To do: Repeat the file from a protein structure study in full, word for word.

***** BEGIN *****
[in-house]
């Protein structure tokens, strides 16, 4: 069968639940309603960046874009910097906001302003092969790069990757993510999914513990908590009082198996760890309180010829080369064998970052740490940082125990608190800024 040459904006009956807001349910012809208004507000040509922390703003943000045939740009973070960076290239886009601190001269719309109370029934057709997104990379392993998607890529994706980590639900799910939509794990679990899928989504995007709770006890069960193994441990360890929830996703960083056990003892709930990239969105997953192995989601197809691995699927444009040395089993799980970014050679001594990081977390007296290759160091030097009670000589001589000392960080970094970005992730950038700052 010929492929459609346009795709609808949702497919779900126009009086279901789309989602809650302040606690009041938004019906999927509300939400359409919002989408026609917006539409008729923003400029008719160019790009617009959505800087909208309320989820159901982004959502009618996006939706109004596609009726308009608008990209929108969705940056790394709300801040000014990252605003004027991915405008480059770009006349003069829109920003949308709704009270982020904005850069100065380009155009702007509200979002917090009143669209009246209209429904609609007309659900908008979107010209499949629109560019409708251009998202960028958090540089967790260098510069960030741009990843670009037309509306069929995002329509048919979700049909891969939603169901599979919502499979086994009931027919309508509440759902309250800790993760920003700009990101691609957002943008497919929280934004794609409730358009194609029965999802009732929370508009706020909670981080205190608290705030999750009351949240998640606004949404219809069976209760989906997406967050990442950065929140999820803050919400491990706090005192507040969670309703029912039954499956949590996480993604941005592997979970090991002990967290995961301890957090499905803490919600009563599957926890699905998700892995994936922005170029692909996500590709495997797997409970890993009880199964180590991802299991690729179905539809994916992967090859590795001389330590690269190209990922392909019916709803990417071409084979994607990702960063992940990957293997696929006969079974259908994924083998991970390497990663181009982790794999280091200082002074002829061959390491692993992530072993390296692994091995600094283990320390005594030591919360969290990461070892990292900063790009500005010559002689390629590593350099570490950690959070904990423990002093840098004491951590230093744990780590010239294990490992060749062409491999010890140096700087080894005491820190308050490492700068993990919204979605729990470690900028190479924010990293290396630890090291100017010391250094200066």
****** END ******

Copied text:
[in-house]
């Protein structure tokens, strides 16, 4: 069968639940309603960046874009910097906001302003092969790069990757993510999914513990908590009082198996760890309180010829080369064998970052740490940082125990608190800024 040459904006009956807001349910012809208004507000040509922390703003943000045939740009973070960076290239886009601190001269719309109370029934057709997104990379392993998607890529994706980590639900799910939509794990679990899928989504995007709770006890069960193994441990360890929830996703960083056990003892709930990239969105997953192995989601197809691995699927444009040395089993799980970014050679001594990081977390007296290759160091030097009670000589001589000392960080970094970005992730950038700052 010929492929459609346009795709609808949702497919779900126009009086279901789309989602809650302040606690009041938004019906999927509300939400359409919002989408026609917006539409008729923003400029008719160019790009617009959505800087909208309320989820159901982004959502009618996006939706109004596609009726308009608008990209929108969705940056790394709300801040000014990252605003004027991915405008480059770009006349003069829109920003949308709704009270982020904005850069100065380009155009702007509200979002917090009143669209009246209209429904609609007309659900908008979107010209499949629109560019409708251009998202960028958090540089967790260098510069960030741009990843670009037309509306069929995002329509048919979700049909891969939603169901599979919502499979086994009931027919309508509440759902309250800790993760920003700009990101691609957002943008497919929280934004794609409730358009194609029965999802009732929370508009706020909670981080205190608290705030999750009351949240998640606004949404219809069976209760989906997406967050990442950065929140999820803050919400491990706090005192507040969670309703029912039954499956949590996480993604941005592997979970090991002990967290995961301890957090499905803490919600009563599957926890699905998700892995994936922005170029692909996500590709495997797997409970890993009880199964180590991802299991690729179905539809994916992967090859590795001389330590690269190209990922392909019916709803990417071409084979994607990702960063992940990957293997696929006969079974259908994924083998991970390497990663181009982790794999280091200082002074002829061959390491692993992530072993390296692994091995600094283990320390005594030591919360969290990461070892990292900063790009500005010559002689390629590593350099570490950690959070904990423990002093840098004491951590230093744990780590010239294990490992060749062409491999010890140096700087080894005491820190308050490492700068993990919204979605729990470690900028190479924010990293290396630890090291100017010391250094200066």